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Comment: Is it time to give David Cameron a second chance? Staff Writer April 10, 2010
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David Cameron writing for today has gone some way to restore the damage done to his party’s perception among the gay community within recent months.

Less than a year ago, 39 per cent of our readers said they’d vote Conservative at the next general election, a week ago, that number had dropped to 20 per cent. While the Conservatives remain the most popular party among LGBT people under the age of 23, it’s a marked decline.

In part it was due to an unsuccessful interview with the Gay Times, broadcast on Channel 4 News where Mr Cameron wasn’t able to immediately answer why his MEPs didn’t vote to condemn a proposal for section-28 laws in Lithuania. Although, in Mr Cameron’s defence, it was a relatively obscure vote.

In part it was also due to a secret recording of the shadow home secretary, Chris Grayling where he suggested that he could understand why bed and breakfast owners might seek to ban gay couples. Although Mr Grayling has given an apology of sorts.

Unfortunately, it’s also in part due to Mr Cameron’s alliance within the European Parliament with parties such as Poland’s Law and Justice who advocate homophobic policies. He wrote on that he’s working with them to try and change their views. He also does accurately point out that both the Labour party and the Liberal Democrats have partners in the European Parliament who have no less savoury views, although that doesn’t make his alliances any more justified.

But probably more likely it’s because while Mr Cameron has consistently talked about his support for the gay community, he hasn’t until now come forward with any concrete policies to appeal to the gay community.

Today’s commitment to quash the convictions of those found guilty of sexual offences that are now perfectly legal now, is welcome. It is wrong for anyone to have to admit to being a criminal for something that they’re now able to do with impunity. It’s likely that the Labour party and the Liberal Democrats would support these measures should the Conservatives win the general election.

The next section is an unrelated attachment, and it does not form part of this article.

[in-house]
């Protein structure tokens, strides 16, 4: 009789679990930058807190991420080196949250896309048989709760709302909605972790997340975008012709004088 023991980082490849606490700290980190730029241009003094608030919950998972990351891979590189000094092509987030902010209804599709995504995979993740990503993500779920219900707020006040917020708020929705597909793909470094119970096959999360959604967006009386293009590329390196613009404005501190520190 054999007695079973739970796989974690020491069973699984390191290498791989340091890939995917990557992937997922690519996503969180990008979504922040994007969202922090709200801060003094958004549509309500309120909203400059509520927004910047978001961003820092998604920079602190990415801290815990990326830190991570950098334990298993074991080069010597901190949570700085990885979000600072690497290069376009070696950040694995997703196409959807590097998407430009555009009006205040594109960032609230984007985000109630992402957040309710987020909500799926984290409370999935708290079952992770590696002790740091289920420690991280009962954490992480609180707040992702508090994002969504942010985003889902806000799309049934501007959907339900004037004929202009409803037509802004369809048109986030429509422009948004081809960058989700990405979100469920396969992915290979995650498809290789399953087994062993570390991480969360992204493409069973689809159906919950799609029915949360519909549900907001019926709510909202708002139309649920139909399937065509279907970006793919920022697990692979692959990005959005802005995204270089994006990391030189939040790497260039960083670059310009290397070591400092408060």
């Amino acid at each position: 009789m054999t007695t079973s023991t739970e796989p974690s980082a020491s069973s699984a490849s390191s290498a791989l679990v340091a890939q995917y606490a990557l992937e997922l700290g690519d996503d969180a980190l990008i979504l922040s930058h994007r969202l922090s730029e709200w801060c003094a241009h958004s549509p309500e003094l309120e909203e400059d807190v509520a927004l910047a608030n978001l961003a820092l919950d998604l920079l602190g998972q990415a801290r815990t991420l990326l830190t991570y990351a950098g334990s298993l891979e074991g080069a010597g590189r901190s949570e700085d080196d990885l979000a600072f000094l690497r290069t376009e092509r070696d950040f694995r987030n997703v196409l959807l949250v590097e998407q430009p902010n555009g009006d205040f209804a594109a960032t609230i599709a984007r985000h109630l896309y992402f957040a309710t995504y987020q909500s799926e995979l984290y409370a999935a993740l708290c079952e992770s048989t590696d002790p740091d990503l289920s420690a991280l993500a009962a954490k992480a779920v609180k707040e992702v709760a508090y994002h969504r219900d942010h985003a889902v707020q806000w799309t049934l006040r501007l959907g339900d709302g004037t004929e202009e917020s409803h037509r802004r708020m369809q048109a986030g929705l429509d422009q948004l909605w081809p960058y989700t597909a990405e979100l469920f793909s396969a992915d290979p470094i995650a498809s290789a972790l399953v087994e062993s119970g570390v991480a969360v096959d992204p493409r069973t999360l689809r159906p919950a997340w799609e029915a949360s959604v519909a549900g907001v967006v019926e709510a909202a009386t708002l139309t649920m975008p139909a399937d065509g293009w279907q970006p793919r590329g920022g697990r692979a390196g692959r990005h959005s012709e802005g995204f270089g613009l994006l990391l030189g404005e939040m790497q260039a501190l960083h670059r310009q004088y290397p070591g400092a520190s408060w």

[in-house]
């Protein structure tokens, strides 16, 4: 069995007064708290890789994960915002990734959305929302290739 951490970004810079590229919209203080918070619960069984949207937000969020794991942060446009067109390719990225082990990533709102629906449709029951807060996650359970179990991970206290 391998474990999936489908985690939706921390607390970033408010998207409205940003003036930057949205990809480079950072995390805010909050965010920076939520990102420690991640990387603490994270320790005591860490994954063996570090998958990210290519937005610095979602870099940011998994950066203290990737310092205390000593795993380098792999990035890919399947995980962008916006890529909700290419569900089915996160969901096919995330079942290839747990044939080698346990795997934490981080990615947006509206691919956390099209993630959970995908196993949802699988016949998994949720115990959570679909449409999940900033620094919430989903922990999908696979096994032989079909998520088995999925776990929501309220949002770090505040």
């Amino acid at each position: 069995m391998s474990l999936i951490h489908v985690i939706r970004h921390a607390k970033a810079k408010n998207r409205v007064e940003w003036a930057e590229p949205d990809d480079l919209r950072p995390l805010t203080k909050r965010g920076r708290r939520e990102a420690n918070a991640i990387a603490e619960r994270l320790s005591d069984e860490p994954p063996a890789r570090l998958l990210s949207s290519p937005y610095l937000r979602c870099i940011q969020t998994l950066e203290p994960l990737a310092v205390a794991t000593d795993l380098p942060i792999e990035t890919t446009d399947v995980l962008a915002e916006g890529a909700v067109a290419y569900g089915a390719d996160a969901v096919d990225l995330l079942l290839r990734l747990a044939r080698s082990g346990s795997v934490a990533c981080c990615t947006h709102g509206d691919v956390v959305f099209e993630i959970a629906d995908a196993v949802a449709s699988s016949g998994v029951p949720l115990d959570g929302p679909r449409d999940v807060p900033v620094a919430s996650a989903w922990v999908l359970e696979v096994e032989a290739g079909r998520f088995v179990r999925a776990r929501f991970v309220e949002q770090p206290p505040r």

Back in 2005, shortly after was founded, we were criticised for a comment article that effectively endorsed his candidature for leadership of the Conservative party. We said that David Cameron was the best candidate to modernise the Conservative party and help them appeal to the gay community. We said this despite his support of the Conservatives previous homophobic policies, because of the two candidates (the other being David Davis), he was the one most likely to advance gay rights. will not back any political party at the coming general election. The results of opinion polls of our readers shows that you are split between the Conservatives, the Labour Party, the Liberal Democrats and the Greens, much like the rest of the country. 57% of readers have said they will decide which party to vote for based on the economy, as opposed to just 16% who said they’ll vote based on LGBT rights.

But if our readers and the wider LGBT community are going to choose a party based on the economy, they need to be sure that the party is also not going to discriminate against them because of their sexuality. David Cameron, has if you believe what he wrote for, committed that he will not dismantle the progress and legislative protections for LGBT people that the Labour Government have introduced.

Mr Cameron has in many parts been extremely brave. Just mentioning (as he has on a number of occasions) that a civil partnership between two men is as important as a marriage between a man and a woman, puts him at odds with many on the right of his party.

He says that he is changing his party and we’d like to believe him. Perhaps the Conservatives are a little bit like many of the parents and grandparents of LGBT people, it takes them a bit longer than it should do to come around and accept life in a diverse, modern society. But when they do, as David Cameron claims he has, we perhaps can rely on their support.

If the Conservatives win the election, Mr Cameron needs to ensure that those he appoints to his Cabinet and to ministerial team are unequivocally in favour of LGBT rights.

This would be welcome given that the Labour Government hasn’t always been filled with the LGBT community’s strongest allies. Tony Blair for example appointed Ruth Kelly as Minister for Equality despite her never having voted for gay rights in the past. Gordon Brown appointed Andy Burnham as health secretary despite him voting (alongside it must be admitted with David Cameron) for an amendment to fertility laws favouring families with a male role model (and not therefore lesbian couples).

We need a firm commitment from Mr Cameron, as well as the leaders of the other parties that just as it is unacceptable for any Government minister to consider that black people, or Muslims, or disabled people should have less rights than the majority, so too must no Government minister believe LGBT rights are even up for debate.

In the next of our series of Q&As with party leaders, we will be welcoming questions for the leader of the Labour party and current prime minister Gordon Brown. To send us your question please click here

Related topics: General Election 2010

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